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Brain Can Increase Blood Flow After Stroke

Vessels widen, lengthen in rats, study shows

THURSDAY, Sept. 6, 2001 (HealthDayNews) -- An animal study has provided direct evidence that the brain responds to a stroke by creating better blood flow around the damaged area.

The challenge now is to translate that finding into help for stroke patients, says Dr. Thomas A. Woolsey, professor of neuroscience and neurosurgery at Washington University School of Medicine and a member of the team reporting the finding in the September issue of Stroke: Journal of the American Heart Association.

It is a daunting challenge, Woolsey says. "The nervous tissue that you want to preserve doesn't survive a lack of blood flow very long. Time is not something you have a lot of if you want to prevent the brain from dying."

Nevertheless, he says this is the first direct observation of what many stroke experts have believed in theory -- that there is a natural protective response that improves blood flow around the region of the brain where a stroke cuts off the blood supply.

"We're very interested in clinical applications. Now that we know the process occurs, the next step is to accelerate it," Woolsey says.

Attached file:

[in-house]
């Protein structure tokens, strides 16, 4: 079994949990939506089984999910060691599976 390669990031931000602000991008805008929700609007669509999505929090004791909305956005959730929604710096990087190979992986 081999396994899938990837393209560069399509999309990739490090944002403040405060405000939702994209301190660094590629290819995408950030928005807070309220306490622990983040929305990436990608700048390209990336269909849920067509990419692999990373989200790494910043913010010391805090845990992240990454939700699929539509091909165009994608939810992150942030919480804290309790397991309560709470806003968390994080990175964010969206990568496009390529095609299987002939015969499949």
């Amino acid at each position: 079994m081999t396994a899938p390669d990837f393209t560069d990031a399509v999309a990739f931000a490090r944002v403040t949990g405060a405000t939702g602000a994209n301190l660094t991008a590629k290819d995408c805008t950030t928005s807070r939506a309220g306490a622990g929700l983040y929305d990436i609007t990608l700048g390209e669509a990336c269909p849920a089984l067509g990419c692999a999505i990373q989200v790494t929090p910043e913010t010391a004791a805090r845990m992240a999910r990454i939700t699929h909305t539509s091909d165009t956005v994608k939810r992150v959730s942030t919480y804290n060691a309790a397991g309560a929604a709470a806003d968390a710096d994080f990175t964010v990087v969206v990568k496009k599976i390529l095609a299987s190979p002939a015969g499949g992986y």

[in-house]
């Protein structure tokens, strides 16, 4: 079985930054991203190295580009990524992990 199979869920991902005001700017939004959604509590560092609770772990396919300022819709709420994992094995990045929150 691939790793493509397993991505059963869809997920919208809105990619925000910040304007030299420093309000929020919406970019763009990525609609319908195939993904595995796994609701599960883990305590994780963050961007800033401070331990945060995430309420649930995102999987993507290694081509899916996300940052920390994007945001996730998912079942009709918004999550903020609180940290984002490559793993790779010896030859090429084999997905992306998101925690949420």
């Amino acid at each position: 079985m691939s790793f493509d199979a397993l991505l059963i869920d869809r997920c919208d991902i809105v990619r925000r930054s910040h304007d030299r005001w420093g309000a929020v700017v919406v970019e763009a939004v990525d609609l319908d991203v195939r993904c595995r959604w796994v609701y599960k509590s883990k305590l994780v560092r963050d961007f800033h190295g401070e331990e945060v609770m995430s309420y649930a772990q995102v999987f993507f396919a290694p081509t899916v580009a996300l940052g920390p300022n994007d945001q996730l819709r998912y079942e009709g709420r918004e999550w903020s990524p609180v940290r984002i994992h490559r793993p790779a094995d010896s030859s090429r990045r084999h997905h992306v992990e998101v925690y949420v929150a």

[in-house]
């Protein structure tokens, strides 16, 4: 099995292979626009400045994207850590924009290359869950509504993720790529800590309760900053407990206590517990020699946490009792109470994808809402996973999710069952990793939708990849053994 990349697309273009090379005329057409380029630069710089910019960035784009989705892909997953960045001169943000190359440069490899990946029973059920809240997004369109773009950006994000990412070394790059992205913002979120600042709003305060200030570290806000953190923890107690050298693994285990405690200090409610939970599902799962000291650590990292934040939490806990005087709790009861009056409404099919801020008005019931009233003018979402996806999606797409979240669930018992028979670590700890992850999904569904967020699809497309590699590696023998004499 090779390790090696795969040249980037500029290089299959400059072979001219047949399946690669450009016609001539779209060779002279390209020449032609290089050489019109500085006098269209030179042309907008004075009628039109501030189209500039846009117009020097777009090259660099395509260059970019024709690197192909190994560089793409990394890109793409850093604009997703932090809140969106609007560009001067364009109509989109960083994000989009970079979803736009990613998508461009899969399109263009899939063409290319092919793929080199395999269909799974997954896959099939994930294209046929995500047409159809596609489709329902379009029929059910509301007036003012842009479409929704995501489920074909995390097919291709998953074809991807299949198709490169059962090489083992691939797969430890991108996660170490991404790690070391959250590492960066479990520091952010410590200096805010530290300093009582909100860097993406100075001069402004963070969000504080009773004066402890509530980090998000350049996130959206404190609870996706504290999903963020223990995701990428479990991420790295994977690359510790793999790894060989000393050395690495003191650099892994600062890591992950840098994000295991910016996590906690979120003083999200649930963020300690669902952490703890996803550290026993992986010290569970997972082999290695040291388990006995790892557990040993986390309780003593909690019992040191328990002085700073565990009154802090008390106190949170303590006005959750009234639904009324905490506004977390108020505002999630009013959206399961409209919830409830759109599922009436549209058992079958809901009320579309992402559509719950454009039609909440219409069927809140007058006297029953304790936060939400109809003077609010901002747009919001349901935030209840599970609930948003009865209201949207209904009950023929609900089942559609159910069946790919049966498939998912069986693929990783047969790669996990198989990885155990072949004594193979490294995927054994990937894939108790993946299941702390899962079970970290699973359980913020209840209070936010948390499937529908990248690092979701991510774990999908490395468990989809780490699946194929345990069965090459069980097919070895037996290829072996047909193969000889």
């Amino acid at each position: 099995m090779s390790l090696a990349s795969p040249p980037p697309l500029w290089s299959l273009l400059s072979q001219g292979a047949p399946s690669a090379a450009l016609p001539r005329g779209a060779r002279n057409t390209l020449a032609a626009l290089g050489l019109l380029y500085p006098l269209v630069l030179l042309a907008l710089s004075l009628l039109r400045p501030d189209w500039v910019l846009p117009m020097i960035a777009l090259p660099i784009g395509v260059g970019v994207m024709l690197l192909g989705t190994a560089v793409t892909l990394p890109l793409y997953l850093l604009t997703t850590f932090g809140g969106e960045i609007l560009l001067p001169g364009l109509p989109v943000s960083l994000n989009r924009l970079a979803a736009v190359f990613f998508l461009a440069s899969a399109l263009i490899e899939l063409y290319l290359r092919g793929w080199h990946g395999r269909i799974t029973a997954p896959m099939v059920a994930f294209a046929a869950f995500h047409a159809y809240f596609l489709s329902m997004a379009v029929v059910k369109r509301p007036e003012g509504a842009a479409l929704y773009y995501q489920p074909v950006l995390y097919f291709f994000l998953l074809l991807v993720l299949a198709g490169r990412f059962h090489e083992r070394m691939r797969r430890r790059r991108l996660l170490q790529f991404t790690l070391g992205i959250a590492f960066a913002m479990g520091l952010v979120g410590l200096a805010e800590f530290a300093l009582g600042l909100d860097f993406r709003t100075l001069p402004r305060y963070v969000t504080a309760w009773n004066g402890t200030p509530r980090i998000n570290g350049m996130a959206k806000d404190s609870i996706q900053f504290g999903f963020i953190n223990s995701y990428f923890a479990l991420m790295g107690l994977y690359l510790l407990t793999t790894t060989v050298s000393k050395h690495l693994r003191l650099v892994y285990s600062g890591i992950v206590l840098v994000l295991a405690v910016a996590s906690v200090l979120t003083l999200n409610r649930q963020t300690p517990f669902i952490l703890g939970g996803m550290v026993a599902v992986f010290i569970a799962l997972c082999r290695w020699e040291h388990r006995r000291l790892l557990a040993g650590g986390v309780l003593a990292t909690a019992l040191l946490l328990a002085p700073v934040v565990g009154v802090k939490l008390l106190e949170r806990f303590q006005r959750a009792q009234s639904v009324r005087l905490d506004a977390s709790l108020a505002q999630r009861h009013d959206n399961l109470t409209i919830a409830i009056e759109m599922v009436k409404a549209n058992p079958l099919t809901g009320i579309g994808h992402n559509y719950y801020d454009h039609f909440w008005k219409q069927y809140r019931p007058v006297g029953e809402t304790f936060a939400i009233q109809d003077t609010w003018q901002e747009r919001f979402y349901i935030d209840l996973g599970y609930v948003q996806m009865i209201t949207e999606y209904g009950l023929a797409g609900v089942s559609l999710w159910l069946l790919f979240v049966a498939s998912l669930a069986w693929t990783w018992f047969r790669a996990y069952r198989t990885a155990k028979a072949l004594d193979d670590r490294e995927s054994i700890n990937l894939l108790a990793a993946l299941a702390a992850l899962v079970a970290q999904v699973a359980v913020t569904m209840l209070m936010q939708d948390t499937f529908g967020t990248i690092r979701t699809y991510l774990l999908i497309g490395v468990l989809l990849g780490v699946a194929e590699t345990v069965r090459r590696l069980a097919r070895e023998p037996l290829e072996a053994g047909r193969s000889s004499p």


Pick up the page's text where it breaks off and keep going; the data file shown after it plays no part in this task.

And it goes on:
In the study, Woolsey and his colleagues created mini-strokes in rats by cutting off blood flow to carefully defined regions of their brains. They then assessed the status of blood vessels around the affected regions for up 30 days afterward.

Rather than growing new blood vessels, "older vessels proliferate. They become bigger and longer," says lead study author Dr. Ling Wei, assistant professor of neurology at Washington University.

The study identified two molecules -- basic fibroblast growth factor and vascular endothelial growth factor -- that stimulated the response, Wei says. The growth factors also stimulate growth of the nerve cells surrounding the damaged area, she says.

The baton now is passing to "our colleagues at Washington University with remarkable expertise in stroke," Woolsey says. They are exploring what he calls "the logistical problem" of achieving the growth of blood vessels and nerve cells in human patients.

The new study is a small step toward helping people who suffer strokes, "but we are in a remarkable age because many people have made many small steps," Woolsey says..

What To Do

While practical applications for the research may be many years away, the sensible thing to do is to follow the rules to reduce the risk factors for stroke, such as high blood pressure, high blood cholesterol, smoking and physical inactivity.

Information about stroke and reducing the risk of suffering one is offered by the American Heart Association and the National Institute of Neurological Disorders and Stroke.

SOURCES: Interviews with Thomas A. Woolsey, M.D., professor of neuroscience and neurosurgery, Washington University School of Medicine, St. Louis, and Ling Wei, M.D., assistant professor of neurology, Washington University School of Medicine; September 2001 Stroke: Journal of the American Heart Association
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